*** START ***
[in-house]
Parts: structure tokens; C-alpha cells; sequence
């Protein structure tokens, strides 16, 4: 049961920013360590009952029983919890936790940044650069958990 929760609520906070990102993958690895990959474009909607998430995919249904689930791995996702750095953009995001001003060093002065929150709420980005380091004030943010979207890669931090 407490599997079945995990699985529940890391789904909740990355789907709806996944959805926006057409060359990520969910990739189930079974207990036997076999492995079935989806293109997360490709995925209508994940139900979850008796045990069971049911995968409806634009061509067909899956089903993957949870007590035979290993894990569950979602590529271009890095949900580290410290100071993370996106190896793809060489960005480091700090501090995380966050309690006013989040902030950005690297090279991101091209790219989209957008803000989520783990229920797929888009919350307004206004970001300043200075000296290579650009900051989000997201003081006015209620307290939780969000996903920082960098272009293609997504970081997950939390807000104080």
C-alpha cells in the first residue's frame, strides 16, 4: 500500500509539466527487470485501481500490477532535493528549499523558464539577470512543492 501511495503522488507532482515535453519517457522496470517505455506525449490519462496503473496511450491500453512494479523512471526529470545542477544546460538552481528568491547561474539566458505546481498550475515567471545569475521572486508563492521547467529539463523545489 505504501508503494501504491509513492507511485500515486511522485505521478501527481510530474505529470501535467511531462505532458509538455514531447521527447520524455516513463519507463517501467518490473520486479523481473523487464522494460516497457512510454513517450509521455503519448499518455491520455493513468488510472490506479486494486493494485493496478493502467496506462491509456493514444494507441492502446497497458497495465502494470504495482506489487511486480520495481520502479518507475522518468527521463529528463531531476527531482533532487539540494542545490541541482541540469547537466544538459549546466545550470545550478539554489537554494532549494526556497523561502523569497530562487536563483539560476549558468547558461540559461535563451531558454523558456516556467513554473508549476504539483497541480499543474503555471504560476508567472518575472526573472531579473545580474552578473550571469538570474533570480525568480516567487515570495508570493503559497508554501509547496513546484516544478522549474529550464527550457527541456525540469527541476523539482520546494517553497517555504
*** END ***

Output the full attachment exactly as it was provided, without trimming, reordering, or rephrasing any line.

[in-house]
Parts: structure tokens; C-alpha cells; sequence
């Protein structure tokens, strides 16, 4: 049961920013360590009952029983919890936790940044650069958990 929760609520906070990102993958690895990959474009909607998430995919249904689930791995996702750095953009995001001003060093002065929150709420980005380091004030943010979207890669931090 407490599997079945995990699985529940890391789904909740990355789907709806996944959805926006057409060359990520969910990739189930079974207990036997076999492995079935989806293109997360490709995925209508994940139900979850008796045990069971049911995968409806634009061509067909899956089903993957949870007590035979290993894990569950979602590529271009890095949900580290410290100071993370996106190896793809060489960005480091700090501090995380966050309690006013989040902030950005690297090279991101091209790219989209957008803000989520783990229920797929888009919350307004206004970001300043200075000296290579650009900051989000997201003081006015209620307290939780969000996903920082960098272009293609997504970081997950939390807000104080």
C-alpha cells in the first residue's frame, strides 16, 4: 500500500509539466527487470485501481500490477532535493528549499523558464539577470512543492 501511495503522488507532482515535453519517457522496470517505455506525449490519462496503473496511450491500453512494479523512471526529470545542477544546460538552481528568491547561474539566458505546481498550475515567471545569475521572486508563492521547467529539463523545489 505504501508503494501504491509513492507511485500515486511522485505521478501527481510530474505529470501535467511531462505532458509538455514531447521527447520524455516513463519507463517501467518490473520486479523481473523487464522494460516497457512510454513517450509521455503519448499518455491520455493513468488510472490506479486494486493494485493496478493502467496506462491509456493514444494507441492502446497497458497495465502494470504495482506489487511486480520495481520502479518507475522518468527521463529528463531531476527531482533532487539540494542545490541541482541540469547537466544538459549546466545550470545550478539554489537554494532549494526556497523561502523569497530562487536563483539560476549558468547558461540559461535563451531558454523558456516556467513554473508549476504539483497541480499543474503555471504560476508567472518575472526573472531579473545580474552578473550571469538570474533570480525568480516567487515570495508570493503559497508554501509547496513546484516544478522549474529550464527550457527541456525540469527541476523539482520546494517553497517555504